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In 1995, a self-help book entitled The Rules: Time-Tested Secrets for Capturing the Heart of Mr. Right hit the market. The book promoted more than 30 rules women should follow in order to attract the men of their dreams. This advice was controversial at the time, sparking many debates about gender roles and courtship patterns. Nearly 25 years later, the book continues to be read by women around the globe.
The world, and our approach to dating, has changed significantly over the past two decades. Do “The Rules” work, or are they a sexist and antiquated approach to dating? Here’s a brief look at “The Rules” and how they hold up today.
What are “The Rules” About?
“The Rules” are essentially a traditional approach to dating. Rather than actively pursuing men, women should act in ways that entice men to court them. Some women find these guidelines to be outdated and anti-feminist; other women have argued that following “The Rules” made them feel empowered, allowing them to better control the outcomes in their romantic lives.
It is often argued that “The Rules” work because they follow the natural pattern of male-female dynamics. Biologically, men are driven to hunt and pursue. Women, by taking a more deliberate and controlled approach to dating, may inspire suitors to pursue them and treat them with more respect. By slowing down the courtship process, both partners may also have more time to determine whether or not they are, indeed, well-suited for one another.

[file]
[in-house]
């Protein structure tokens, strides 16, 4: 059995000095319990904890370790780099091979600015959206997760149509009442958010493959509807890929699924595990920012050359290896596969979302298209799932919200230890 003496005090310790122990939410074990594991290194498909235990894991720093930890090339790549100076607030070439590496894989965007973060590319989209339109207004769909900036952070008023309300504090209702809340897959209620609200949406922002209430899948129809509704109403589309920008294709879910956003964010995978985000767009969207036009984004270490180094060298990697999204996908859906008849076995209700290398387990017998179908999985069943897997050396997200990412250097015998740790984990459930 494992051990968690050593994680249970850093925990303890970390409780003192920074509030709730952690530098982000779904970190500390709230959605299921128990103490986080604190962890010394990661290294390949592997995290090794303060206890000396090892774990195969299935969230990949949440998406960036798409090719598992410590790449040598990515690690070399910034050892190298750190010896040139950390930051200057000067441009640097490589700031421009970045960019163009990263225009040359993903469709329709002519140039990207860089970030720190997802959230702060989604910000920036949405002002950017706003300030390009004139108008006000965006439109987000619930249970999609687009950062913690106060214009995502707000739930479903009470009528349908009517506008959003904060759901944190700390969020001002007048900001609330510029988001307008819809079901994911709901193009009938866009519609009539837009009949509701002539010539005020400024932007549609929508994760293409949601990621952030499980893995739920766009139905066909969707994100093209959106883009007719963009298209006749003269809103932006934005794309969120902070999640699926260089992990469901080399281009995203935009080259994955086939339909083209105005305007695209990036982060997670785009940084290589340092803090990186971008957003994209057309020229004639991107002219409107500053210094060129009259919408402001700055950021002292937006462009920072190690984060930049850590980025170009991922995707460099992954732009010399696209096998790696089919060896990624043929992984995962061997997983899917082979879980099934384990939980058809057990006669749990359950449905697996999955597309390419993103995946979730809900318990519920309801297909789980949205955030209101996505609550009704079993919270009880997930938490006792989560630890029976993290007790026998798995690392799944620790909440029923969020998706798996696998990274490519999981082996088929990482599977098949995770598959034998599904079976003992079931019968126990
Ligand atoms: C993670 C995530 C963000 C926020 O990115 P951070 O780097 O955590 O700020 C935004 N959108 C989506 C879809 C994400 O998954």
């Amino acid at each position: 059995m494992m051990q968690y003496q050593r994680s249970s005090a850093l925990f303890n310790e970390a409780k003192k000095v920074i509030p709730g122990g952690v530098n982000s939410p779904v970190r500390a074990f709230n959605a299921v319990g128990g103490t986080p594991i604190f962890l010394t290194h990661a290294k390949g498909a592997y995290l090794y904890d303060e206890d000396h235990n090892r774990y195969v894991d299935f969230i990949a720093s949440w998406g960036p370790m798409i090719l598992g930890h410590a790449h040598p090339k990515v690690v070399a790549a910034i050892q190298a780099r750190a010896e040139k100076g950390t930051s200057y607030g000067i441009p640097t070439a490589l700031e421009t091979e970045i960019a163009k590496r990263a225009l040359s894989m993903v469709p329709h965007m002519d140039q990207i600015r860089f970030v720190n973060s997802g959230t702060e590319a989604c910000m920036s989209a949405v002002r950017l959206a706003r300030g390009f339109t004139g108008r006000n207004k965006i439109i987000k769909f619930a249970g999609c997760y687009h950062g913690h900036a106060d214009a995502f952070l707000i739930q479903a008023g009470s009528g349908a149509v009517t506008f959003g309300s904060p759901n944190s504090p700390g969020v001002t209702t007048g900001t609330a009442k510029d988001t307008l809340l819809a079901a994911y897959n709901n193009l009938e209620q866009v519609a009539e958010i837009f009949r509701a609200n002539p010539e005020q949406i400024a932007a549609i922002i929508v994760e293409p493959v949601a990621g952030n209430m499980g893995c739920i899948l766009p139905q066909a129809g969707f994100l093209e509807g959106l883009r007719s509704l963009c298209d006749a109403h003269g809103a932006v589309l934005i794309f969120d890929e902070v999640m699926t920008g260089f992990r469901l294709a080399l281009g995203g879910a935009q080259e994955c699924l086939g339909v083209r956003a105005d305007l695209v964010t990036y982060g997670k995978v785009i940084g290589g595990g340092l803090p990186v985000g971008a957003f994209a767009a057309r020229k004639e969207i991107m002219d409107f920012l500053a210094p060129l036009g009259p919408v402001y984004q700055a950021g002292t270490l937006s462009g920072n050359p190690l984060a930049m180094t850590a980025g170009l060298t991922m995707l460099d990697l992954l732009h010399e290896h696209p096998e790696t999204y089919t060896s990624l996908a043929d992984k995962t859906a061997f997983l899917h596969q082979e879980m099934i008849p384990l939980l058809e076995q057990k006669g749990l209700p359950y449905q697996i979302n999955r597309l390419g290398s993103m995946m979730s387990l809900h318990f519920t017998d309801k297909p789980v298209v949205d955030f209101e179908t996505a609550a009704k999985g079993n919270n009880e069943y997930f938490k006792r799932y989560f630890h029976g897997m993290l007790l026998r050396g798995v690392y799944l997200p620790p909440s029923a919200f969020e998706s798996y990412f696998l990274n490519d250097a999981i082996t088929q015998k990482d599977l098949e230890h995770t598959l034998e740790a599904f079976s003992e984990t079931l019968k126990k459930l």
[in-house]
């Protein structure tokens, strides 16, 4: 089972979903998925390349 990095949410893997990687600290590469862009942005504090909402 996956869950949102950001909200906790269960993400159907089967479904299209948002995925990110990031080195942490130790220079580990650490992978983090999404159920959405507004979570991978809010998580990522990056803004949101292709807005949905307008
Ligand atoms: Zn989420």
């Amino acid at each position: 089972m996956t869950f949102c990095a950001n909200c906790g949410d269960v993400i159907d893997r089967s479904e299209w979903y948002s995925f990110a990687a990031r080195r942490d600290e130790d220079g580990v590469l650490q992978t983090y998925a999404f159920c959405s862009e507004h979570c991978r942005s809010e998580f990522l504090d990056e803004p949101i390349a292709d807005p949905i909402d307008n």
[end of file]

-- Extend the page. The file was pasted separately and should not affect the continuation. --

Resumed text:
On the other hand, “The Rules” certainly promote traditional roles in dating and relationships. Women are told that they shouldn’t talk to men first, approach them to dance, call them too often, or move too quickly while dating. Women are told that they should be mysterious, and should stop dating men if they don’t purchase thoughtful birthday gifts for them. To many, these guidelines seem stifling and sexist.
“The Rules” Today
The two authors of The Rules, Ellen Fein and Sherrie Schneider, admit that they aren’t professionals. The two women simply argue that following these guidelines worked for them, and that these tips have worked for others, too.
Today, technology has completely transformed the world of dating. Schneider and Fein have therefore updated and adapted “The Rules” for the modern day. Women, they argue, are overusing technology in ways that may be detrimental to their romantic lives. Texting men back too quickly and too frequently may make them appear over-interested. Posting too often on social media may also make them appear too readily available, eliminating mystique from budding relationships. The authors argue, for instance, that one should have a “blackout period” from social media each weekend, not posting or messaging others between Friday night and Sunday evening. Though many of us may gawk at such guidelines, we should also remember that just decades ago, all of us were in touch with one another less frequently. Sometimes, less really can be more!